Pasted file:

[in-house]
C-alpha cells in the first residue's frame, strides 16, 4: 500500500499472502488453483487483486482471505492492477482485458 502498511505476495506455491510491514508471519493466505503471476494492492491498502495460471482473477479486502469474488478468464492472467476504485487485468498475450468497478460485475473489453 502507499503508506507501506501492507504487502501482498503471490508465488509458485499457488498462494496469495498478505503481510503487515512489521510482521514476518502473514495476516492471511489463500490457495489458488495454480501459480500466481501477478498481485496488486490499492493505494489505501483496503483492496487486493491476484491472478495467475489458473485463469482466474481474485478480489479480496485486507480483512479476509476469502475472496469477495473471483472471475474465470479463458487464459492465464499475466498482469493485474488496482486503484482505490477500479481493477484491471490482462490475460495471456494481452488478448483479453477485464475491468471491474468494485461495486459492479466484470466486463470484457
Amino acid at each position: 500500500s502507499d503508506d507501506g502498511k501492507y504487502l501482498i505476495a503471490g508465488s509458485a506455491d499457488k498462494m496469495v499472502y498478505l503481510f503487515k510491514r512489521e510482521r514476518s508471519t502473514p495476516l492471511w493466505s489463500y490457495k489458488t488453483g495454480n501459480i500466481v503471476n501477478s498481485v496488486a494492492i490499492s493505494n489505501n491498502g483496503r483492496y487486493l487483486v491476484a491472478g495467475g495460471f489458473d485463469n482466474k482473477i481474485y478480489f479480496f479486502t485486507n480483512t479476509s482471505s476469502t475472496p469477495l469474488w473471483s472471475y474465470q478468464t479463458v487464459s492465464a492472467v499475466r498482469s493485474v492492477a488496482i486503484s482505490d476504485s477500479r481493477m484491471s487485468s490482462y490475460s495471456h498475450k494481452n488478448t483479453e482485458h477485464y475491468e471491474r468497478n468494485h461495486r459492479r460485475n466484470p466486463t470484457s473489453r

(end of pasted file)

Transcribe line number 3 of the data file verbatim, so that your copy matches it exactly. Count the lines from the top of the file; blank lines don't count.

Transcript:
Amino acid at each position: 500500500s502507499d503508506d507501506g502498511k501492507y504487502l501482498i505476495a503471490g508465488s509458485a506455491d499457488k498462494m496469495v499472502y498478505l503481510f503487515k510491514r512489521e510482521r514476518s508471519t502473514p495476516l492471511w493466505s489463500y490457495k489458488t488453483g495454480n501459480i500466481v503471476n501477478s498481485v496488486a494492492i490499492s493505494n489505501n491498502g483496503r483492496y487486493l487483486v491476484a491472478g495467475g495460471f489458473d485463469n482466474k482473477i481474485y478480489f479480496f479486502t485486507n480483512t479476509s482471505s476469502t475472496p469477495l469474488w473471483s472471475y474465470q478468464t479463458v487464459s492465464a492472467v499475466r498482469s493485474v492492477a488496482i486503484s482505490d476504485s477500479r481493477m484491471s487485468s490482462y490475460s495471456h498475450k494481452n488478448t483479453e482485458h477485464y475491468e471491474r468497478n468494485h461495486r459492479r460485475n466484470p466486463t470484457s473489453r